Report: House Democrats Weighing Action Against Israeli, U.S. Envoys over Tlaib, Omar Ban
TEL AVIV – Senior Democratic members of Congress are said to have launched discussions to formally censure the U.S. Ambassador to Israel and Jerusalem’s envoy in Washington over Israel’s decision to bar entry to congresswomen Rashida Tlaib and Ilhan Omar.
Around a dozen lawmakers, several of whom are Jewish, have begun talks to communicate a “deep lack of confidence and trust” in Israel’s ambassador to the U.S. Ron Dermer and U.S. envoy to Israel David Friedman, the McClatchy news service reported, citing congressional sources.
According to the report, the Democrats are considering releasing a statement of no confidence in Dermer and opening an inspector-general investigation into Friedman.
Among the twelve are House Foreign Affairs Committee Chairman Eliot Engel and House Appropriations Committee Chairwoman Nita Lowey, two Jewish lawmakers from New York.
“We are reviewing all of our options,” McClatchy quoted a source as saying. “With Dermer, the issue is that there already was a severe lack of trust. But now there is a severe lack of confidence. It is completely unclear that he represents his government given he has made promises that he has not kept and wasn’t clear if he ever had any chance of keeping.”
Last month, Dermer assured lawmakers that Omar and Tlaib — open supporters of the Boycott, Divestment and Sanctions (BDS) movement against Israel — would be allowed into Israel “out of respect for Congress.”
However, on Thursday, Israel said the two would be denied entry.
Prime Minister Benjamin Netanyahu, in a statement defending the decision to bar entry to Omar and Tlaib, said the two intended to use the visit to harm Israel.
“Several days ago, we received [Omar and Tlaib’s] trip itinerary,” Netanyahu said, “which clarified that they planned a visit whose sole purpose was to support boycotts and deny Israel’s legitimacy. For example, they called their destination ‘Palestine’ and not ‘Israel,’ and unlike all Democratic and Republican members of Congress before them, they did not seek any meeting with any Israeli official, whether government or opposition.”
On Friday, Omar claimed that she had planned to meet with Knesset members and security officials, although the jam-packed itinerary — released days before their planned visit — showed otherwise.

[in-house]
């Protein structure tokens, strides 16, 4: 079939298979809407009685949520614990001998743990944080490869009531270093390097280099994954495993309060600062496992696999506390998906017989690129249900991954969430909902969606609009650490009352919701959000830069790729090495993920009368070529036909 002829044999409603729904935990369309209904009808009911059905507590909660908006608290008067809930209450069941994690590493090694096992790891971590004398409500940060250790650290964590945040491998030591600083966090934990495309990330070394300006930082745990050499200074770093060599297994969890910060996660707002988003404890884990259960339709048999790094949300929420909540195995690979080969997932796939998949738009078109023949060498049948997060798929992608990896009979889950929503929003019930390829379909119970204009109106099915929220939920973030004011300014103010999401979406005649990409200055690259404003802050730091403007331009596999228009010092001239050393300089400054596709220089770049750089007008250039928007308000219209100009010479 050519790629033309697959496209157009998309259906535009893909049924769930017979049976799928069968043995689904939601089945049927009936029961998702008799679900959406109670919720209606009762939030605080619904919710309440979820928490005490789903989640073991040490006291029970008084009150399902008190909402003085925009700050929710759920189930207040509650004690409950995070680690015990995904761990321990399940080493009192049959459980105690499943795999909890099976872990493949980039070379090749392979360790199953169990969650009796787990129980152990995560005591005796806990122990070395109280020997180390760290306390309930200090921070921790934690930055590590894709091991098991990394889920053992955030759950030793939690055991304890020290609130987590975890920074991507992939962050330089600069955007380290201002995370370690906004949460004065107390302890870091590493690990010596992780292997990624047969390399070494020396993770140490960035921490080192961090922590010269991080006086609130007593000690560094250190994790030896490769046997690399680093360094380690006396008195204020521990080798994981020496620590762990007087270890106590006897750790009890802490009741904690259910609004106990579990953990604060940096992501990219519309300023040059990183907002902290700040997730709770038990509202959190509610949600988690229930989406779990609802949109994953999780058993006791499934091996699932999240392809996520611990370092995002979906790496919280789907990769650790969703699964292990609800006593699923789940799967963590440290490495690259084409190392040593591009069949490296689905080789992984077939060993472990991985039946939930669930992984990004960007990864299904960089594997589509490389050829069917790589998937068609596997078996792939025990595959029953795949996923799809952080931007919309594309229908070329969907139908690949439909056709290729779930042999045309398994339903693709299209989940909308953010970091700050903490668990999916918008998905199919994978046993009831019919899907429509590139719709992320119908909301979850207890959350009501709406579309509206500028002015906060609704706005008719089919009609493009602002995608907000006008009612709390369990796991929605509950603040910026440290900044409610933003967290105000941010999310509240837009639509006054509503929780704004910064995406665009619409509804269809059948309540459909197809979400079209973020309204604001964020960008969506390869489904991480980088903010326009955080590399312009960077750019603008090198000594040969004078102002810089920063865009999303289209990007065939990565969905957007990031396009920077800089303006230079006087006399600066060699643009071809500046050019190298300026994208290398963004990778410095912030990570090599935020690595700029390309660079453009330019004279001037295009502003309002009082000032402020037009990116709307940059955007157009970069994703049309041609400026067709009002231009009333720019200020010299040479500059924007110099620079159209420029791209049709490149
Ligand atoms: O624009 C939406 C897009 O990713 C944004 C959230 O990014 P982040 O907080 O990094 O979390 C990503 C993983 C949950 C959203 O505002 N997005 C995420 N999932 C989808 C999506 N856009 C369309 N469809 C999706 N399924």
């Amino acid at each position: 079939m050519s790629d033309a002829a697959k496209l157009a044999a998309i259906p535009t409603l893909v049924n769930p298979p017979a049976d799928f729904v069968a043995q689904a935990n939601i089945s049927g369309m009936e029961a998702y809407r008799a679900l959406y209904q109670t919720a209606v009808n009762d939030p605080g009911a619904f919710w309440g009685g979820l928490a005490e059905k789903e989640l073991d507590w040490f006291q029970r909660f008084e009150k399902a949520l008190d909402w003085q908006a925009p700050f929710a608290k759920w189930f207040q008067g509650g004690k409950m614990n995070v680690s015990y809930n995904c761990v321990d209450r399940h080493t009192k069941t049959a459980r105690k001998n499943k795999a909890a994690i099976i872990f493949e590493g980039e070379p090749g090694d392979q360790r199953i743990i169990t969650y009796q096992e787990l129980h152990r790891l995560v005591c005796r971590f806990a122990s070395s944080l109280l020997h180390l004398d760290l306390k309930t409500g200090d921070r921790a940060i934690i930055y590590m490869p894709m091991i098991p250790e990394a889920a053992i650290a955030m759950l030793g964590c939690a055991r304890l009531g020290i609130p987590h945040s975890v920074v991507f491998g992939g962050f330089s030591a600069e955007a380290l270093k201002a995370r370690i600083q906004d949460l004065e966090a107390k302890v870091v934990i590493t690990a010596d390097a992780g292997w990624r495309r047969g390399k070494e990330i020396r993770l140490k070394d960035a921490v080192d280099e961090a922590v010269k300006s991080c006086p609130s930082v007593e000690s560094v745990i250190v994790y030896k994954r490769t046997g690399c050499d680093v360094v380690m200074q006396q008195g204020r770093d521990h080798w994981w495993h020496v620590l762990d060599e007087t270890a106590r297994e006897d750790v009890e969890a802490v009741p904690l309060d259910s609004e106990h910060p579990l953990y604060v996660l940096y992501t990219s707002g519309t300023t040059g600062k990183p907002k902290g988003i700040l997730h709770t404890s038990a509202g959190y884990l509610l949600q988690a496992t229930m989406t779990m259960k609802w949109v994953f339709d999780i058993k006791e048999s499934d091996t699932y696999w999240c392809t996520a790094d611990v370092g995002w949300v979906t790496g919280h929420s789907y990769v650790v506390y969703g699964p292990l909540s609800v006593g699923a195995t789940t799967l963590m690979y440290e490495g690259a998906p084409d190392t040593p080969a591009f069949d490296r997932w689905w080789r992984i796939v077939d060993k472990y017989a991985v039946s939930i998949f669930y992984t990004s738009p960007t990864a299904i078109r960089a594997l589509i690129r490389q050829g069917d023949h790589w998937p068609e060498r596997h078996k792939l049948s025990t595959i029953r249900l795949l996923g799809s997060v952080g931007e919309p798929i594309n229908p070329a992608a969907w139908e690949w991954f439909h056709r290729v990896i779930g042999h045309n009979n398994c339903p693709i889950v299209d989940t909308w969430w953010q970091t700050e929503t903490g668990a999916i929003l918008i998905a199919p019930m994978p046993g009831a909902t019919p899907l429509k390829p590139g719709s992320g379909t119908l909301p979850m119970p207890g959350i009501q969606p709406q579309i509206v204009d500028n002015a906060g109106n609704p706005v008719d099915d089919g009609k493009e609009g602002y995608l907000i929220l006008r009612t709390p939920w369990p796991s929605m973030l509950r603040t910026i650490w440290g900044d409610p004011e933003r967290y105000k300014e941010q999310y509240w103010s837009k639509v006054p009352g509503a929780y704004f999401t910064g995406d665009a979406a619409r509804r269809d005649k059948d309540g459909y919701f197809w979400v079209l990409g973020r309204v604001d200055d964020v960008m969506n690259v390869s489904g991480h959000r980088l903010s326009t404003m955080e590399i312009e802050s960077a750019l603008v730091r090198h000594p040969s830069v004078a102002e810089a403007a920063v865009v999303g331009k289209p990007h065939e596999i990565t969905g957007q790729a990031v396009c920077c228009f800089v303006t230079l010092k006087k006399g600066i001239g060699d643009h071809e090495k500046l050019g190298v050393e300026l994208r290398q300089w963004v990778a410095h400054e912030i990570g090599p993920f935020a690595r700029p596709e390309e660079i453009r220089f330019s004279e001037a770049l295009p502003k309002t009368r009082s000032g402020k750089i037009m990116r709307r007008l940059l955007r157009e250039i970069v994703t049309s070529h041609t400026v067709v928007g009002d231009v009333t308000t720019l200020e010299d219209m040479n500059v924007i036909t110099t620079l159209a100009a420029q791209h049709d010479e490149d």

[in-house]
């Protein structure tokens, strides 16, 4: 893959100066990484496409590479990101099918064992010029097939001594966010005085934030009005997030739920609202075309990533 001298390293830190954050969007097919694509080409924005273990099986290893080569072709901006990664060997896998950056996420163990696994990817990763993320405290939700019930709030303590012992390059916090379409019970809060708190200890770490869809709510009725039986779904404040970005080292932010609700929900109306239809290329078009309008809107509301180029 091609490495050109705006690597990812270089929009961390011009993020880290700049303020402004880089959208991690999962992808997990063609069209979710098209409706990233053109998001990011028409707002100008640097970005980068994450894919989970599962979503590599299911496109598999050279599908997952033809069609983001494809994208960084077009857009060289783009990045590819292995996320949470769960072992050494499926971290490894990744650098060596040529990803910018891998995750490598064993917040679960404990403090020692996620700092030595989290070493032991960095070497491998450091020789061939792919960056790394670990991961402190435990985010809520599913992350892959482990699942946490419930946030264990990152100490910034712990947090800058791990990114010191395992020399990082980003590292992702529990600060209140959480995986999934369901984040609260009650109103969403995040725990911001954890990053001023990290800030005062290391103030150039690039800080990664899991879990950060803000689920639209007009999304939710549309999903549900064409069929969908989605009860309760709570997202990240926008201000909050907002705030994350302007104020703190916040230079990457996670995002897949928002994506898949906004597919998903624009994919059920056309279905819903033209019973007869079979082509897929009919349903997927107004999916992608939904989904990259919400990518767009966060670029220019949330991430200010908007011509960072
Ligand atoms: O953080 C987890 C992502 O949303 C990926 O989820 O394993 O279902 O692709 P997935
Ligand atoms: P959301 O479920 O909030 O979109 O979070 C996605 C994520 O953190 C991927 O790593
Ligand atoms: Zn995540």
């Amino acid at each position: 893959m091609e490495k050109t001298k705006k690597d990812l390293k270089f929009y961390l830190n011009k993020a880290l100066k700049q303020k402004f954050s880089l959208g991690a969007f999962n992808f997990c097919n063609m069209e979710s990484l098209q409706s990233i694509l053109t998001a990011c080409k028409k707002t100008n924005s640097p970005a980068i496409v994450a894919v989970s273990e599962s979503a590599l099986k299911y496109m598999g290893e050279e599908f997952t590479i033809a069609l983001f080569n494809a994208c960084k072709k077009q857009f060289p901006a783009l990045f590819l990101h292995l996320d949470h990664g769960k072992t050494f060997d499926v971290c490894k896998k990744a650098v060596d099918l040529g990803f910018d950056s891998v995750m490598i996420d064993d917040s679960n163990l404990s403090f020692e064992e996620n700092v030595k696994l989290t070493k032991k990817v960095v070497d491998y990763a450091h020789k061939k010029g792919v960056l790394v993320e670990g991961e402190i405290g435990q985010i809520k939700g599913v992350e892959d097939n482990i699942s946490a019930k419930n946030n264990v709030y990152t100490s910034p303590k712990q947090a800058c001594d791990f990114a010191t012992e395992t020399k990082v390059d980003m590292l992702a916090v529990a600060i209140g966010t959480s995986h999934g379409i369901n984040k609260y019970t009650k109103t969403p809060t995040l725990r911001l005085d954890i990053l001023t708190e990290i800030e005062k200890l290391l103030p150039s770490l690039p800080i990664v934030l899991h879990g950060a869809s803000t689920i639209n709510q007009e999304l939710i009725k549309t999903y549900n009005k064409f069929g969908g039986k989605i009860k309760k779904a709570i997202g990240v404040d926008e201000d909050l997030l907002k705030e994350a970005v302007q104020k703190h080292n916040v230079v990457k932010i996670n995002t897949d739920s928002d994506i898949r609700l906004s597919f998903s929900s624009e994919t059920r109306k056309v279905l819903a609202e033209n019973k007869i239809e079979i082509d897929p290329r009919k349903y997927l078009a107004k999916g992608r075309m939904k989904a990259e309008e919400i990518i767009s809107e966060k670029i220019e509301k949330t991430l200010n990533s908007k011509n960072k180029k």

The trip, according to the itinerary, would be based exclusively in the Palestinian territories with the exception of the first day that would take place in the primarily Arab-populated eastern area of Jerusalem. The two were slated to meet only with Palestinian officials as well as representatives from human rights groups and other organizations.
The congresswomen were scheduled to meet with representatives from Palestinian groups Miftah, a sponsor of the trip, and the Defense for Children International-Palestine (DCI-P), groups that have endorsed terrorism and have ties to terror organizations.
“In addition, the organization that is funding their trip is Miftah, which is an avid supporter of BDS, and among whose members are those who have expressed support for terrorism against Israel,” Netanyahu said.
The prime minister said that Tlaib was welcome to apply to visit on humanitarian grounds to see her family, with the caveat that she not engage in promoting boycotts of Israel while in the country. Tlaib acquiesced, and quickly received permission to visit. However, she changed her mind hours later, saying that coming to Israel on its terms would be “humiliating” and she would not “bow down to their oppressive & racist policies.”
House Majority Leader Steny Hoyer, who recently led a large Democratic delegation to Israel, issued a statement Thursday censuring Israel over the decision and said it contradicted what he and others had been told by Dermer.
McClatchy quoted the source as saying, “Dermer is saying privately that he expects this to go away within a day — it’s a real lack of understanding on the consequences of this.”
In the discussions Friday, the lawmakers raised an incident in 1975 in which Henry Waxman, a longtime Democratic congressman from California, was initially banned from Saudi Arabia for his Jewish roots. He was eventually granted entry following pressure from the State Department.
Friedman’s endorsement of Israel’s decision to bar Omar and Tlaib’s entry into the country broke with that precedent, they argued, and as a result called for an investigation “into the role the ambassador played in barring them from entering the country,” the report quoted another congressional source as saying.
The decision to bar the two Muslim lawmakers from entering Israel came shortly after President Donald Trump wrote on Twitter that, in doing so, Israel would be showing “great weakness.”
Both Trump and Dermer have denied that the president pressured Israel into backtracking.